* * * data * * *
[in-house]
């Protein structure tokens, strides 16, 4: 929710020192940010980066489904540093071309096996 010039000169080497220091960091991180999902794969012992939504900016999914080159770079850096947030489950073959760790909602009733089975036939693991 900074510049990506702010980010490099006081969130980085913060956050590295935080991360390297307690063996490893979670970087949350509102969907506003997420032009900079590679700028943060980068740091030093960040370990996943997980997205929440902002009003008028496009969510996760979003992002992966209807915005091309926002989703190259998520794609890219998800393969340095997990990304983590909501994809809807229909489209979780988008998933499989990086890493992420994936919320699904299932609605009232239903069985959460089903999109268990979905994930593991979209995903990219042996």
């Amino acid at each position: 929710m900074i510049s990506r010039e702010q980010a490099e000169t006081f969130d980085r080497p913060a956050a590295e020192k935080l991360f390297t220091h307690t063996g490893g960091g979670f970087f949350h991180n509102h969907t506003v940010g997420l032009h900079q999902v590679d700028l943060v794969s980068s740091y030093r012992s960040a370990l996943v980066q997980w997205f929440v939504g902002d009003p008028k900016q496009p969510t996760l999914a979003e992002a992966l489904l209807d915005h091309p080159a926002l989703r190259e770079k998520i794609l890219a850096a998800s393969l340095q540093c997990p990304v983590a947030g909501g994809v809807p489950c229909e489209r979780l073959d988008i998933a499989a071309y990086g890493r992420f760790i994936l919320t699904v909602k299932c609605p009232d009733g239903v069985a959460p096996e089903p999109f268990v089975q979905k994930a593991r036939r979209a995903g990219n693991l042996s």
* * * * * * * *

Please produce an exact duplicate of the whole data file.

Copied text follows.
[in-house]
């Protein structure tokens, strides 16, 4: 929710020192940010980066489904540093071309096996 010039000169080497220091960091991180999902794969012992939504900016999914080159770079850096947030489950073959760790909602009733089975036939693991 900074510049990506702010980010490099006081969130980085913060956050590295935080991360390297307690063996490893979670970087949350509102969907506003997420032009900079590679700028943060980068740091030093960040370990996943997980997205929440902002009003008028496009969510996760979003992002992966209807915005091309926002989703190259998520794609890219998800393969340095997990990304983590909501994809809807229909489209979780988008998933499989990086890493992420994936919320699904299932609605009232239903069985959460089903999109268990979905994930593991979209995903990219042996």
């Amino acid at each position: 929710m900074i510049s990506r010039e702010q980010a490099e000169t006081f969130d980085r080497p913060a956050a590295e020192k935080l991360f390297t220091h307690t063996g490893g960091g979670f970087f949350h991180n509102h969907t506003v940010g997420l032009h900079q999902v590679d700028l943060v794969s980068s740091y030093r012992s960040a370990l996943v980066q997980w997205f929440v939504g902002d009003p008028k900016q496009p969510t996760l999914a979003e992002a992966l489904l209807d915005h091309p080159a926002l989703r190259e770079k998520i794609l890219a850096a998800s393969l340095q540093c997990p990304v983590a947030g909501g994809v809807p489950c229909e489209r979780l073959d988008i998933a499989a071309y990086g890493r992420f760790i994936l919320t699904v909602k299932c609605p009232d009733g239903v069985a959460p096996e089903p999109f268990v089975q979905k994930a593991r036939r979209a995903g990219n693991l042996s």